Here we assume you’ve already made your first steps with Guix (veja Primeiros passos) and would like to get an overview about what’s going on under the hood.
When using Guix, each package ends up in the package store, in its own
directory—something that resembles /gnu/store/xxx-package-1.2,
xxx is a base32 string.
Instead of referring to these directories, users have their own
profile, which points to the packages that they actually want to use.
These profiles are stored within each user’s home directory, at
alice installs GCC 4.7.2. As a result,
/home/alice/.guix-profile/bin/gcc points to
/gnu/store/…-gcc-4.7.2/bin/gcc. Now, on the same machine,
bob had already installed GCC 4.8.0. The profile of
simply continues to point to
/gnu/store/…-gcc-4.8.0/bin/gcc—i.e., both versions of GCC
coexist on the same system without any interference.
guix package command is the central tool to manage packages
guix package). It operates on the per-user profiles, and
can be used with normal user privileges.
The command provides the obvious install, remove, and upgrade operations.
Each invocation is actually a transaction: either the specified
operation succeeds, or nothing happens. Thus, if the
process is terminated during the transaction, or if a power outage occurs
during the transaction, then the user’s profile remains in its previous
state, and remains usable.
In addition, any package transaction may be rolled back. So, if, for example, an upgrade installs a new version of a package that turns out to have a serious bug, users may roll back to the previous instance of their profile, which was known to work well. Similarly, the global system configuration on Guix is subject to transactional upgrades and roll-back (veja Usando o sistema de configuração).
All packages in the package store may be garbage-collected. Guix can
determine which packages are still referenced by user profiles, and remove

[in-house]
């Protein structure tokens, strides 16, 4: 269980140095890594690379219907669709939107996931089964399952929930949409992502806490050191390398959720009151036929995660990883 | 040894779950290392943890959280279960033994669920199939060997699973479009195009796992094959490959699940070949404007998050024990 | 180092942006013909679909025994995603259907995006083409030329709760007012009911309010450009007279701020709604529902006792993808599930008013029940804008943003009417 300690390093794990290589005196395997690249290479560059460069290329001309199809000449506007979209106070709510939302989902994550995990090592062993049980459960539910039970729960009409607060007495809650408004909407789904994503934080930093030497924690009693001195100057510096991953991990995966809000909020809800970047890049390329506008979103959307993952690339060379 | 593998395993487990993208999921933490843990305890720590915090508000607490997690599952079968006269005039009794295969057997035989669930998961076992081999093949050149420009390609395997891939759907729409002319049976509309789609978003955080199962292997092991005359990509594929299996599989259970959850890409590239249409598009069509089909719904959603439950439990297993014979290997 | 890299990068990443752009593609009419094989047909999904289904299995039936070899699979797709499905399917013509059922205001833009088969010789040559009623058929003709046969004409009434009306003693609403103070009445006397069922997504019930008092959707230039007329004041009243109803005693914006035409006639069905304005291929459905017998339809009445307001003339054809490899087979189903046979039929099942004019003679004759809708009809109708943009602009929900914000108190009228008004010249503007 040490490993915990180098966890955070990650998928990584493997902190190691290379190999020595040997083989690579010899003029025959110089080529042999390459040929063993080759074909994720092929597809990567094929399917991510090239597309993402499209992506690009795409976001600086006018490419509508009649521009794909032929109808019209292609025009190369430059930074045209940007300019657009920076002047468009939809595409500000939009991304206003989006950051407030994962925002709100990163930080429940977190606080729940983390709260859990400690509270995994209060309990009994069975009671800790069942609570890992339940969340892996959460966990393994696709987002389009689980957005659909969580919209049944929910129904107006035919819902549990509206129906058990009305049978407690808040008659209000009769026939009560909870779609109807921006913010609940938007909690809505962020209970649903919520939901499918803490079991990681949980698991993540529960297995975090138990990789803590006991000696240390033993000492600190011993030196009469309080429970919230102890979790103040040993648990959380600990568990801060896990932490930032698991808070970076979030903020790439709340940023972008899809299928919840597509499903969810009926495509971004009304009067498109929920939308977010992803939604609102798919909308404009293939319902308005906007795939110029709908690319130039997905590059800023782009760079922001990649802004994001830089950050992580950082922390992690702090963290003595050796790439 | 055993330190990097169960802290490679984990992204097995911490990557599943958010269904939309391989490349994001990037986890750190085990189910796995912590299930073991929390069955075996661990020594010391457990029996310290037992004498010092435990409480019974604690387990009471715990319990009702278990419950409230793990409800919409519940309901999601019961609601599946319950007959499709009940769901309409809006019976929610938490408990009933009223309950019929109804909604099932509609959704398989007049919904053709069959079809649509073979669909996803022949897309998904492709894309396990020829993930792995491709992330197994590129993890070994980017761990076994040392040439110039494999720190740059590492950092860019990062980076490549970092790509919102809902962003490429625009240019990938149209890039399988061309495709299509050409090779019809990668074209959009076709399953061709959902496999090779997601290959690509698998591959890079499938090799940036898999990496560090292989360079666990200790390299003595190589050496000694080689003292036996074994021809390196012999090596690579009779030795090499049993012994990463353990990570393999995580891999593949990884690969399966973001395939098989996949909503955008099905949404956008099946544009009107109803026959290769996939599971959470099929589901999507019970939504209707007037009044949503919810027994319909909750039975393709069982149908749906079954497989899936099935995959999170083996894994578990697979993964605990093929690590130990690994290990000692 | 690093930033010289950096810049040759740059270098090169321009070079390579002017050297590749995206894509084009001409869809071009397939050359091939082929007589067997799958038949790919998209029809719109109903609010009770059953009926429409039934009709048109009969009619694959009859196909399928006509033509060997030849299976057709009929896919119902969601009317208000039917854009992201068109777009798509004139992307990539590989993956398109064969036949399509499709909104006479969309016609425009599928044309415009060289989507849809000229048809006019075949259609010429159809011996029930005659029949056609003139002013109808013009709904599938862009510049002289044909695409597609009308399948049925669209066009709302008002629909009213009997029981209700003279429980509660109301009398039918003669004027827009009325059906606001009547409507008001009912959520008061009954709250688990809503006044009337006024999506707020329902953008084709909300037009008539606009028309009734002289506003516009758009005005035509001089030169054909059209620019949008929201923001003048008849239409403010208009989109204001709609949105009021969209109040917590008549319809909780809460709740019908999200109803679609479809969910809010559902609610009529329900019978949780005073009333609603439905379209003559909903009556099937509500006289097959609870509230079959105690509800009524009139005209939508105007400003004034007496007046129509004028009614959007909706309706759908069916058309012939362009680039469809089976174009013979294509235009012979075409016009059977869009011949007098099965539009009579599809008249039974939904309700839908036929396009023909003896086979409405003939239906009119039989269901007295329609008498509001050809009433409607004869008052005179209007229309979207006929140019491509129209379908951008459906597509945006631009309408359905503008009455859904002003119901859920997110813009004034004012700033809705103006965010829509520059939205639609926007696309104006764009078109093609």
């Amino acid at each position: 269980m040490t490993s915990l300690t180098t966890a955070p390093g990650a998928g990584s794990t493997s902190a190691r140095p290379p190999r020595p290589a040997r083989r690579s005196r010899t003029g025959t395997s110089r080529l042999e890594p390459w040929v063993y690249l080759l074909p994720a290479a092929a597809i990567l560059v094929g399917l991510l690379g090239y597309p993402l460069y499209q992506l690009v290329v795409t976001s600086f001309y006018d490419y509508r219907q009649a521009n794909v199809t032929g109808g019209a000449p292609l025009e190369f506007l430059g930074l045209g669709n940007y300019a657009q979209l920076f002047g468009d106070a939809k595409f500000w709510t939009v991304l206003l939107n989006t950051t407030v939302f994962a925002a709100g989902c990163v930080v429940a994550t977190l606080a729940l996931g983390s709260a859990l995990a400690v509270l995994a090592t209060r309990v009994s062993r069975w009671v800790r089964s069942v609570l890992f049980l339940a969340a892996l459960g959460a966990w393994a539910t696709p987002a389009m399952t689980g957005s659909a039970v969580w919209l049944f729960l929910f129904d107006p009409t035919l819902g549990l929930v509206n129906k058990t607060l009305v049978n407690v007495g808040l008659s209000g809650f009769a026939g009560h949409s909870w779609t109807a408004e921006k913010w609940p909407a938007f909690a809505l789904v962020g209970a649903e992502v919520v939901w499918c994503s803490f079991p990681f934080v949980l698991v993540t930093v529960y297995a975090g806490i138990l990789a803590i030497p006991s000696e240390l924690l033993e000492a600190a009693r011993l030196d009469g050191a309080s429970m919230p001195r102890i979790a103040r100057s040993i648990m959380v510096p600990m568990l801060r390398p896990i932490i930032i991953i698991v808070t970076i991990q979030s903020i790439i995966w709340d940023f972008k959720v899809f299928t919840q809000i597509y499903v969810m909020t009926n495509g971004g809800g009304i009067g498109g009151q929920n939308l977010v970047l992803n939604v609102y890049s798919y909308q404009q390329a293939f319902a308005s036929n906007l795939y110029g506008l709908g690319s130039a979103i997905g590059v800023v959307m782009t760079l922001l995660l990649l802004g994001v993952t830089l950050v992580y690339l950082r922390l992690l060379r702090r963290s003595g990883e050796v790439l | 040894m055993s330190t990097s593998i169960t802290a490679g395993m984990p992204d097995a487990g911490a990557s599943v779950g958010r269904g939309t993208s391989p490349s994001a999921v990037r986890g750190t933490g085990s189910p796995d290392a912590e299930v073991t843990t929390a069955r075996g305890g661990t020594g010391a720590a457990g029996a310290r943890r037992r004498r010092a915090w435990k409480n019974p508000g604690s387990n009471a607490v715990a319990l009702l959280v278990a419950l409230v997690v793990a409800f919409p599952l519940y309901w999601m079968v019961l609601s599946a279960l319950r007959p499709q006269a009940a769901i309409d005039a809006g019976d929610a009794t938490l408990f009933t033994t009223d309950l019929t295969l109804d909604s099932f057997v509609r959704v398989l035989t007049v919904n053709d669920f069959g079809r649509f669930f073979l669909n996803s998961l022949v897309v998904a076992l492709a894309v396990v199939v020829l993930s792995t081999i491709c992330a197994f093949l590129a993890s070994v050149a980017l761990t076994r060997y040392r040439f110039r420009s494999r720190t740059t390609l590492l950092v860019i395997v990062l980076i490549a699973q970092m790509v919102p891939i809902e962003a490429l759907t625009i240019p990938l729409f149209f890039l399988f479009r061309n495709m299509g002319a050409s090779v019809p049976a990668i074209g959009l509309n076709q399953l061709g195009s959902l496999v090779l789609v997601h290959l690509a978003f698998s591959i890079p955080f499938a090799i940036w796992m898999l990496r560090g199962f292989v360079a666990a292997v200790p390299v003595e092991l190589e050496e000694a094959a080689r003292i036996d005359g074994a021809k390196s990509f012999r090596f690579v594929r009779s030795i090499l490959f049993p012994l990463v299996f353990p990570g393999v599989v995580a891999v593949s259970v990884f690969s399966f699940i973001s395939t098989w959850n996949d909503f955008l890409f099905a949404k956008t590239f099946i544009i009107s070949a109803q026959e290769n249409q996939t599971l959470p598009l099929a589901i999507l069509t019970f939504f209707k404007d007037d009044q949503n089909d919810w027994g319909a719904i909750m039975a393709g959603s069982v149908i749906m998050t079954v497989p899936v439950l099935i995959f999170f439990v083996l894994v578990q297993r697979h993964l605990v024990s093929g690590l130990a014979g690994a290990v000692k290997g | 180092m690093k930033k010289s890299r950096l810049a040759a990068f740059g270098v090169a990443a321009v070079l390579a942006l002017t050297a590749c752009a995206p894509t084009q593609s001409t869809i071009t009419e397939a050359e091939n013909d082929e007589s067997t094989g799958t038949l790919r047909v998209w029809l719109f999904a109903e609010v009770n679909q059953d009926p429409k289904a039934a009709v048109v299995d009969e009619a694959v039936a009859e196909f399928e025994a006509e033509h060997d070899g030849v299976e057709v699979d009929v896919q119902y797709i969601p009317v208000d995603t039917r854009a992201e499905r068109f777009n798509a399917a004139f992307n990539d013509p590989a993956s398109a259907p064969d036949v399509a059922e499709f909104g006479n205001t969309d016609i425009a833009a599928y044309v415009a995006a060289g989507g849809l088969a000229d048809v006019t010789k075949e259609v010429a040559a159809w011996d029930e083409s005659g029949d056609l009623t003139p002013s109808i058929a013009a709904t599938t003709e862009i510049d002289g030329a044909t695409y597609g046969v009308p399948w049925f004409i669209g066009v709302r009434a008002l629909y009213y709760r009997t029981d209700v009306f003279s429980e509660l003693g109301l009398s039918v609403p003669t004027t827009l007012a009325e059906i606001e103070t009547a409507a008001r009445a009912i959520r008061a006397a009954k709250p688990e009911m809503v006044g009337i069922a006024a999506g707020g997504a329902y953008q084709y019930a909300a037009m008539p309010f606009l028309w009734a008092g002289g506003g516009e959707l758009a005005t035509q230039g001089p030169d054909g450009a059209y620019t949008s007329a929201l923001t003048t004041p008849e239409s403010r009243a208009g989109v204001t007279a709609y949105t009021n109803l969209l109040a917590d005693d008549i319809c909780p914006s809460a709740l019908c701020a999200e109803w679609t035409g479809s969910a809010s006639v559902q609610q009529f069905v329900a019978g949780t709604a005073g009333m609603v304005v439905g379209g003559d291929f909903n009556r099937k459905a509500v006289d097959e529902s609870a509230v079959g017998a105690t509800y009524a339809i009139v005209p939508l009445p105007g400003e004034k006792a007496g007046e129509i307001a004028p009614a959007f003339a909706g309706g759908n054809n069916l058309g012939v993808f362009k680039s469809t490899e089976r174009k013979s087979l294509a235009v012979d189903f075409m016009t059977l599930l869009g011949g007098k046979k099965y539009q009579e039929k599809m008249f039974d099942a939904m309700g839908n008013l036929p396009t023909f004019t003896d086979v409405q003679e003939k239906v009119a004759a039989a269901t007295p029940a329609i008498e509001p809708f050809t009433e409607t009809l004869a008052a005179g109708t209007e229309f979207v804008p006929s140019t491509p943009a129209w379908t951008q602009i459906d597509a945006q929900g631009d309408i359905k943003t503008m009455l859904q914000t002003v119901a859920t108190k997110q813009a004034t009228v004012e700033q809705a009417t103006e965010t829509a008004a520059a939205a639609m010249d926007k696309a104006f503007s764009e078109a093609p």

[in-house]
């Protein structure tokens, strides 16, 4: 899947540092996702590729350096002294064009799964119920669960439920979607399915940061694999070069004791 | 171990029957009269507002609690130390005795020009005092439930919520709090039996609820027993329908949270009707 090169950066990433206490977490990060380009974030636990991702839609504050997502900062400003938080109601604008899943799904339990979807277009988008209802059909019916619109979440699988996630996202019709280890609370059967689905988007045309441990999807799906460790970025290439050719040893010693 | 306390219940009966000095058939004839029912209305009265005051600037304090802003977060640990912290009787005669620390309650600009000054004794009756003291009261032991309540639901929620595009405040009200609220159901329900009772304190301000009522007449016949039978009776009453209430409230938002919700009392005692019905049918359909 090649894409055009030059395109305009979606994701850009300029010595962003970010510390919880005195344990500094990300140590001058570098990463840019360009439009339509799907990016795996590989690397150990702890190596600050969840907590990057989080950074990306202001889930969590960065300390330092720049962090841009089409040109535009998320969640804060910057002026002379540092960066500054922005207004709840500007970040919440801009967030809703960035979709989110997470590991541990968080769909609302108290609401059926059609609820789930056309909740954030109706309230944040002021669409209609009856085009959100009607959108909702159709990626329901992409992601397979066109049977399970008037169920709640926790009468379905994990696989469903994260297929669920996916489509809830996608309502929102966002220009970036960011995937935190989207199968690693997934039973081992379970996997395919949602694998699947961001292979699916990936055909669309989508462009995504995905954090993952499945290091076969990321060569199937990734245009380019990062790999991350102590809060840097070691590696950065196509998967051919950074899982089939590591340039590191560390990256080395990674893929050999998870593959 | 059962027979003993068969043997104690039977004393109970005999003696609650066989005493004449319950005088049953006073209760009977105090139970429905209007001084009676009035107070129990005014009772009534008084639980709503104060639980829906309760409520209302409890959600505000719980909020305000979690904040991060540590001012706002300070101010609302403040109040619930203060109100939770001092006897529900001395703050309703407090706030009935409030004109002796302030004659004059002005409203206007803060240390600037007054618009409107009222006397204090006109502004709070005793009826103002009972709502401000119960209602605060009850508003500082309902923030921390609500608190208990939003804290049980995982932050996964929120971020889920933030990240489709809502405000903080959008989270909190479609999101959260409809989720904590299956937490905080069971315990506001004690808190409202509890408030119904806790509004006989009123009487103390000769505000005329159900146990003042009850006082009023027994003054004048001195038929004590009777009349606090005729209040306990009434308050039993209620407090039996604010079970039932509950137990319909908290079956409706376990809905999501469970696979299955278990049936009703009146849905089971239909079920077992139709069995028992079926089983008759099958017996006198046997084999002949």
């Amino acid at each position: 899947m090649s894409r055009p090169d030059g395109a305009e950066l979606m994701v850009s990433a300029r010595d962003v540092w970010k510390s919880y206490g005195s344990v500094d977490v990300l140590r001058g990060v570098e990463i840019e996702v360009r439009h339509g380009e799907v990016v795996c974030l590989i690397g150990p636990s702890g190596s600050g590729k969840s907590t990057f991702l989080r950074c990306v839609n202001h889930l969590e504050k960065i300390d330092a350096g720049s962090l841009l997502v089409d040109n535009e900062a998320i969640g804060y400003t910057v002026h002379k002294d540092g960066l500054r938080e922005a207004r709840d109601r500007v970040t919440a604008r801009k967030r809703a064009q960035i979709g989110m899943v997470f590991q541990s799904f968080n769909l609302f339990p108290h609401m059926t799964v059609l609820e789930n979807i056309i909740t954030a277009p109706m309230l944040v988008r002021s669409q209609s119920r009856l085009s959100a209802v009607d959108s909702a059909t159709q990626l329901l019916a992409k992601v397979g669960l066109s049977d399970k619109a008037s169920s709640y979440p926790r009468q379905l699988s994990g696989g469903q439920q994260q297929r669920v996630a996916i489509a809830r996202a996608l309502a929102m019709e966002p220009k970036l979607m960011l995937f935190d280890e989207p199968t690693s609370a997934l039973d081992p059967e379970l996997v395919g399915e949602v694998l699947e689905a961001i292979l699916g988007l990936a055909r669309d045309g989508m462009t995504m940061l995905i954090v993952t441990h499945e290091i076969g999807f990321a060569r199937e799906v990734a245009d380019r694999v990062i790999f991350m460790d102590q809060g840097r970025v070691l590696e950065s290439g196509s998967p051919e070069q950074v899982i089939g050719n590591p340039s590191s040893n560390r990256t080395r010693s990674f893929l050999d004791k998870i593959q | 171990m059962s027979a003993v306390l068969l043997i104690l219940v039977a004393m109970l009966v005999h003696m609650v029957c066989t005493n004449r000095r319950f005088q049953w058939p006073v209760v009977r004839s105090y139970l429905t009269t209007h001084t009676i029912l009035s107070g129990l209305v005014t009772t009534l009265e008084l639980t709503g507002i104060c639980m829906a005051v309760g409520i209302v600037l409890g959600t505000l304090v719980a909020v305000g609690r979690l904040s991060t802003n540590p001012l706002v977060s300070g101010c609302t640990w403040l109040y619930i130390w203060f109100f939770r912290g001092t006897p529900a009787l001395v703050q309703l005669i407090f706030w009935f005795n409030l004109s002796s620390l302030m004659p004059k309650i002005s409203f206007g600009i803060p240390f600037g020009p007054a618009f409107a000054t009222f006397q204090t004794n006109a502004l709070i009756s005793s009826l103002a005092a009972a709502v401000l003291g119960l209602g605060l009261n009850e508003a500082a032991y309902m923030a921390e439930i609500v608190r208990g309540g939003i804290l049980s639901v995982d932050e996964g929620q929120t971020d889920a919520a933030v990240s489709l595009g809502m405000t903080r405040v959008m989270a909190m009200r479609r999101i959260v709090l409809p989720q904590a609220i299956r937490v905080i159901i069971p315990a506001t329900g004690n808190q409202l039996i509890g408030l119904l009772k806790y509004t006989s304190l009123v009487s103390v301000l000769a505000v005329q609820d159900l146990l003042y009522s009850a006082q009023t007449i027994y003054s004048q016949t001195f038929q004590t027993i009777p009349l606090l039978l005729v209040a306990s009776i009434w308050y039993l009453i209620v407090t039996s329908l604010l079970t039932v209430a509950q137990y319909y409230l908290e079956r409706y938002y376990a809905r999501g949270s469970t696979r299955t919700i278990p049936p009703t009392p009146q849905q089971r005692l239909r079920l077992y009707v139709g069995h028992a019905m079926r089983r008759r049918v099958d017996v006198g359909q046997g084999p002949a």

those that are provably no longer referenced (veja Invocando
Users may also explicitly remove old generations of their profile so that
the packages they refer to can be collected.
Guix takes a purely functional approach to package management, as described in the introduction (veja Introdução). Each /gnu/store package directory name contains a hash of all the inputs that were used to build that package—compiler, libraries, build scripts, etc. This direct correspondence allows users to make sure a given package installation matches the current state of their distribution. It also helps maximize build reproducibility: thanks to the isolated build environments that are used, a given build is likely to yield bit-identical files when performed on different machines (veja container).
This foundation allows Guix to support transparent binary/source
deployment. When a pre-built binary for a /gnu/store item is
available from an external source—a substitute, Guix just downloads
it and unpacks it; otherwise, it builds the package from source, locally
(veja Substitutos). Because build results are usually bit-for-bit
reproducible, users do not have to trust servers that provide substitutes:
they can force a local build and challenge providers (veja Invocando
Control over the build environment is a feature that is also useful for
guix shell command allows developers of a package
to quickly set up the right development environment for their package,
without having to manually install the dependencies of the package into
their profile (veja Invoking
All of Guix and its package definitions is version-controlled, and
guix pull allows you to “travel in time” on the history of Guix
itself (veja Invocando
guix pull). This makes it possible to replicate a
Guix instance on a different machine or at a later point in time, which in
turn allows you to replicate complete software environments, while
retaining precise provenance tracking of the software.